theDOCK aims to innovate the Israeli maritime sector. Pexels<p>The UN hopes that new investments in ocean science and technology will help turn the tide for the oceans. As such, this year kicked off the <a href="https://www.oceandecade.org/" target="_blank" rel="noopener noreferrer">United Nations Decade of Ocean Science for Sustainable Development (2021-2030)</a> to galvanize massive support for the blue economy.</p><p>According to the World Bank, the blue economy is the "sustainable use of ocean resources for economic growth, improved livelihoods, and jobs while preserving the health of ocean ecosystem," <a href="https://www.sciencedirect.com/science/article/pii/S0160412019338255#b0245" target="_blank" rel="noopener noreferrer">Science Direct</a> reported. It represents this new sector for investments and innovations that work in tandem with the oceans rather than in exploitation of them.</p><p>As recently as Aug. 2020, <a href="https://www.reutersevents.com/sustainability/esg-investors-slow-make-waves-25tn-ocean-economy" target="_blank" rel="noopener noreferrer">Reuters</a> noted that ESG Investors, those looking to invest in opportunities that have a positive impact in environmental, social and governance (ESG) issues, have been interested in "blue finance" but slow to invest.</p><p>"It is a hugely under-invested economic opportunity that is crucial to the way we have to address living on one planet," Simon Dent, director of blue investments at Mirova Natural Capital, told Reuters.</p><p>Even with slow investment, the blue economy is still expected to expand at twice the rate of the mainstream economy by 2030, Reuters reported. It already contributes $2.5tn a year in economic output, the report noted.</p><p>Current, upward <a href="https://www.ecowatch.com/-innovation-blue-economy-2646147405.html" target="_self">shifts in blue economy investments are being driven by innovation</a>, a trend the UN hopes will continue globally for the benefit of all oceans and people.</p><p>In Israel, this push has successfully translated into investment in and innovation of global ports, shipping, logistics and offshore sectors. The "Startup Nation," as Israel is often called, has seen its maritime tech ecosystem grow "significantly" in recent years and expects that growth to "accelerate dramatically," <a href="https://itrade.gov.il/belgium-english/how-israel-is-becoming-a-port-of-call-for-maritime-innovation/" target="_blank" rel="noopener noreferrer">iTrade</a> reported.</p><p>Driving this wave of momentum has been rising Israeli venture capital hub <a href="https://www.thedockinnovation.com/" target="_blank" rel="noopener noreferrer">theDOCK</a>. Founded by Israeli Navy veterans in 2017, theDOCK works with early-stage companies in the maritime space to bring their solutions to market. The hub's pioneering efforts ignited Israel's maritime technology sector, and now, with their new fund, theDOCK is motivating these high-tech solutions to also address ESG criteria.</p><p>"While ESG has always been on theDOCK's agenda, this theme has become even more of a priority," Nir Gartzman, theDOCK's managing partner, told EcoWatch. "80 percent of the startups in our portfolio (for theDOCK's Navigator II fund) will have a primary or secondary contribution to environmental, social and governance (ESG) criteria."</p><p>In a company presentation, theDOCK called contribution to the ESG agenda a "hot discussion topic" for traditional players in the space and their boards, many of whom are looking to adopt new technologies with a positive impact on the planet. The focus is on reducing carbon emissions and protecting the environment, the presentation outlines. As such, theDOCK also explicitly screens candidate investments by ESG criteria as well.</p><p>Within the maritime space, environmental innovations could include measures like increased fuel and energy efficiency, better monitoring of potential pollution sources, improved waste and air emissions management and processing of marine debris/trash into reusable materials, theDOCK's presentation noted.</p>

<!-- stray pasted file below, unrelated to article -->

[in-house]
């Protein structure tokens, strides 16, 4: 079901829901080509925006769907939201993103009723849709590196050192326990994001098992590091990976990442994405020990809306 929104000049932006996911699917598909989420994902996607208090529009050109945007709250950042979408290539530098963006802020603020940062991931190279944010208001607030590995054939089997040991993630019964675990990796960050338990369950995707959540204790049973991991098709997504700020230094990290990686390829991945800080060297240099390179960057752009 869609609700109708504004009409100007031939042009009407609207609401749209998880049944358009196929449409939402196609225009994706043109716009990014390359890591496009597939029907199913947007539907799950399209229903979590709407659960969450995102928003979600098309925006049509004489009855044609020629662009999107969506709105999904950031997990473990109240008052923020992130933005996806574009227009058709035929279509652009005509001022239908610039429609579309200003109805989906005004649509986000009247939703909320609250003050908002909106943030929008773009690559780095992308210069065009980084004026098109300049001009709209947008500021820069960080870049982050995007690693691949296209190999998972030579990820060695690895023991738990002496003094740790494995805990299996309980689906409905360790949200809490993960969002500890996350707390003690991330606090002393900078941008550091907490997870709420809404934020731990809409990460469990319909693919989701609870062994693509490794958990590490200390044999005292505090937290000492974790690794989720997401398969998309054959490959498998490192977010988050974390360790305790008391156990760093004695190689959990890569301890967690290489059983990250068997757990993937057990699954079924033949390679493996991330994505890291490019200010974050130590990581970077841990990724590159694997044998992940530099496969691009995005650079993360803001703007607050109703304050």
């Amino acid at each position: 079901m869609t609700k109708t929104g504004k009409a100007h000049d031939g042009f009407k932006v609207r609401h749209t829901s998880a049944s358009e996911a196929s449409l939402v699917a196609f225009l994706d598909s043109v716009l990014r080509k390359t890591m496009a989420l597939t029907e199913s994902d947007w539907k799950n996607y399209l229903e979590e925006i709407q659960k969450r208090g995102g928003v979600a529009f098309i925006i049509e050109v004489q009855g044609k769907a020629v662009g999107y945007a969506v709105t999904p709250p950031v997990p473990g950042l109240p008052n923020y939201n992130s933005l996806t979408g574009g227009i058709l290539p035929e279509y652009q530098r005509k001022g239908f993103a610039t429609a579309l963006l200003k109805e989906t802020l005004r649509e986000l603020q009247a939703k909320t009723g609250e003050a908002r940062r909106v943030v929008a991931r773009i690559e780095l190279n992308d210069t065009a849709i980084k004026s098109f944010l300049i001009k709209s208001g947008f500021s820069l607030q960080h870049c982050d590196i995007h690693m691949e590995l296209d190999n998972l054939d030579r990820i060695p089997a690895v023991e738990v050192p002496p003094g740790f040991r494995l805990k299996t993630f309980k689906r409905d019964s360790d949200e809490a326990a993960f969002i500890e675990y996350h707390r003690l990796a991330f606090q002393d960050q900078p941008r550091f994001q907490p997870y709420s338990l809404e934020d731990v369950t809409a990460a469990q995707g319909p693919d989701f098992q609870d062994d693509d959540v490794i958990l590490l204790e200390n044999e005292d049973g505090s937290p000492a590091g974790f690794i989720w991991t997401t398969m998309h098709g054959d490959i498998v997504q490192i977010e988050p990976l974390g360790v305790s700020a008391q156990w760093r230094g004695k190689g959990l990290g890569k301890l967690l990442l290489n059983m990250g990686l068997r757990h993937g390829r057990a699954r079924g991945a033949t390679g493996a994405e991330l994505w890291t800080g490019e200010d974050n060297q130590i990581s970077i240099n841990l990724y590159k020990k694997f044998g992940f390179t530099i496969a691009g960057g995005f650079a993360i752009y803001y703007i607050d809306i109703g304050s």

theDOCK team includes (left to right) Michal Hendel-Sufa, Head of Alliances, Noa Schuman, CMO, Nir Gartzman, Co-Founder & Managing Partner, and Hannan Carmeli, Co-Founder & Managing Partner. Dudu Koren<p>theDOCK's own portfolio includes companies like Orca AI, which uses an intelligent collision avoidance system to reduce the probability of oil or fuel spills, AiDock, which eliminates the use of paper by automating the customs clearance process, and DockTech, which uses depth "crowdsourcing" data to map riverbeds in real-time and optimize cargo loading, thereby reducing trips and fuel usage while also avoiding groundings.</p><p>"Oceans are a big opportunity primarily because they are just that – big!" theDOCK's Chief Marketing Officer Noa Schuman summarized. "As such, the magnitude of their criticality to the global ecosystem, the magnitude of pollution risk and the steps needed to overcome those challenges – are all huge."</p><p>There is hope that this wave of interest and investment in environmentally-positive maritime technologies will accelerate the blue economy and ESG investing even further, in Israel and beyond.</p>